"We are gathered here to ask ourselves about the great Apostle of the Gentiles. We ask ourselves not just who Paul was, but above all who he is. ... His faith was the experience of being loved by Jesus Christ with an entirely personal love; it was an awareness of the fact that Christ faced death not for some unidentified cause, but for love of him - of Paul - and that, being Risen, He loves him still. Christ gave Himself for him. ... His faith was not a theory, an opinion on God and on the world, His faith was the impact of God's love on his heart. And so this faith was love for Jesus Christ".

The Holy Father then recalled how many people see Paul as "combative" noting that, "in fact, there was no lack of disputes on the Apostle's path. He did not seek superficial harmony. ... The truth was too great for him to be disposed to sacrifice it in the name of exterior success. The truth he experienced in his encounter with the Risen One was, for him, well worth struggle, persecution and suffering. But his deepest motivations were the fact that he was loved by Jesus Christ and his desire to transmit this love to others. ... Only on this basis can the fundamental concepts of his message be understood".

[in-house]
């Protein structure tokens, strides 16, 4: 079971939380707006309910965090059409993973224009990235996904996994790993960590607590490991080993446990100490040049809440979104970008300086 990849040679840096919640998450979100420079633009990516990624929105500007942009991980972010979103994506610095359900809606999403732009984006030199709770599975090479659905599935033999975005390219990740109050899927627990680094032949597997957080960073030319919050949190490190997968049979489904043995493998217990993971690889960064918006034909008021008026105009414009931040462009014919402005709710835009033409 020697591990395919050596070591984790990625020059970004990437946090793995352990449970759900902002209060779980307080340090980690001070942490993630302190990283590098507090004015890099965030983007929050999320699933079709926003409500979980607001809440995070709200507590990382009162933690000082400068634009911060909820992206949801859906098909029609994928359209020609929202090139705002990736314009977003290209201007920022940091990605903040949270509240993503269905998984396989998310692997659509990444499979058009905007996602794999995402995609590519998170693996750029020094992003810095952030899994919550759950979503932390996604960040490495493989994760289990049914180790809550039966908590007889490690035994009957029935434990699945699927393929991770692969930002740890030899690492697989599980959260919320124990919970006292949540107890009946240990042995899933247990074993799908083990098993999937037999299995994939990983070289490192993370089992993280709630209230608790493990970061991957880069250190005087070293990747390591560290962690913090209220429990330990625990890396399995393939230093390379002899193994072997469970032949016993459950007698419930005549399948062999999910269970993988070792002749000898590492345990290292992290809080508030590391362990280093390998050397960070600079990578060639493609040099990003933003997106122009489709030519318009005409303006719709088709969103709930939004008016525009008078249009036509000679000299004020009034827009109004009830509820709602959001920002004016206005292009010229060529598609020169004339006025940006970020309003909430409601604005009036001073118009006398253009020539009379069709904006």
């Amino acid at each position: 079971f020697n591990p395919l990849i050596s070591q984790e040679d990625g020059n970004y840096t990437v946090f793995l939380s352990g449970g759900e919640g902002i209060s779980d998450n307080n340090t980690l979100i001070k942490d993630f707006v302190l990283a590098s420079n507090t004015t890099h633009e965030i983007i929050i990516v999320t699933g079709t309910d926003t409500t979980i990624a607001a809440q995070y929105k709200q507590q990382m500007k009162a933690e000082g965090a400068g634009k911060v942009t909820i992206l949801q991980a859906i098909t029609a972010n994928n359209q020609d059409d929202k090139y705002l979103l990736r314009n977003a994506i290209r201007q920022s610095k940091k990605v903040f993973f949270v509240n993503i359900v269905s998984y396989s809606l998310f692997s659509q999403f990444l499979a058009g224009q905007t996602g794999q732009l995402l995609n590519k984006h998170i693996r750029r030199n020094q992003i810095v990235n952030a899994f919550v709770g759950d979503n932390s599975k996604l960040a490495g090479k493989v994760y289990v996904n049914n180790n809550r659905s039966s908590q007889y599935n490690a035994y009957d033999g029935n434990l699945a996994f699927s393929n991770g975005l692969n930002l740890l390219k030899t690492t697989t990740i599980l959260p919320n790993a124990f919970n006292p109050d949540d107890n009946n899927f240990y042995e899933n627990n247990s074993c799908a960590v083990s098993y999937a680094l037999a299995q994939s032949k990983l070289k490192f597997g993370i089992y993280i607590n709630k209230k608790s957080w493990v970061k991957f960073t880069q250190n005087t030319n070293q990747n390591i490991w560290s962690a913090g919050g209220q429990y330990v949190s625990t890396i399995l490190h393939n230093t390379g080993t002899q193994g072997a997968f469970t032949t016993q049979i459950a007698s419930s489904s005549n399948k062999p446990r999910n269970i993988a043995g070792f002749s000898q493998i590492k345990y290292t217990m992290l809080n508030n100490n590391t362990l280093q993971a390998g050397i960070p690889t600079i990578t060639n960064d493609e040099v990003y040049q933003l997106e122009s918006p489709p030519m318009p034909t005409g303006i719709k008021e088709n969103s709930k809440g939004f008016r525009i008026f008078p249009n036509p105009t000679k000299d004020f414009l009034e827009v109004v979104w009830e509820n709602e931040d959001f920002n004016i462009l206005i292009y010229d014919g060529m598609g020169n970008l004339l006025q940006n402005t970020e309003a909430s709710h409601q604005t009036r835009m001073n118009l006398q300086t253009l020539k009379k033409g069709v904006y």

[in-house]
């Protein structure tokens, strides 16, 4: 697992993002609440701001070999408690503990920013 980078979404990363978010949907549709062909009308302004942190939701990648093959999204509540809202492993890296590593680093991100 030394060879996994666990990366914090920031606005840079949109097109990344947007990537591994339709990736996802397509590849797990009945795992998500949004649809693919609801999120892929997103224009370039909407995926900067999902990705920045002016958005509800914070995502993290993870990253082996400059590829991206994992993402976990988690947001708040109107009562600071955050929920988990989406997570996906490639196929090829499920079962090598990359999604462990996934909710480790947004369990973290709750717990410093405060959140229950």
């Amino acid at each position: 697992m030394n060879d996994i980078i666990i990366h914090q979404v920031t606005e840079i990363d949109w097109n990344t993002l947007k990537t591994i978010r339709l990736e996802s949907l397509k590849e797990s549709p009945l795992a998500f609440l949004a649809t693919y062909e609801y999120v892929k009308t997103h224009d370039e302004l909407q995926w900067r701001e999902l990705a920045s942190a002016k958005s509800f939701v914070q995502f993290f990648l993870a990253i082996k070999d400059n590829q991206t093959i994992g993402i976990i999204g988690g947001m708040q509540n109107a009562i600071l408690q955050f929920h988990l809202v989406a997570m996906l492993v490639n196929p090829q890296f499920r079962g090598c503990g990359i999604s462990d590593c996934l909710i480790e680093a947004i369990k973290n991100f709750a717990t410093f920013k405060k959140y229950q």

Focusing then on one of Paul's "keywords: freedom", the Pope explained that "Paul, as a man loved by God, was free. ... This love was the 'law' of his life and, thus, it was the freedom of his life". Paul "spoke and acted moved by the responsibility of love. Freedom and responsibility are inseparably united. ... Those who love Christ as Paul loved Him can truly do as they please, because their love is united to the will of Christ and thus to the will of God; because their will is anchored in truth and because their will is not simply their own will - the decisions of an autonomous 'I' - but is integrated into the freedom of God".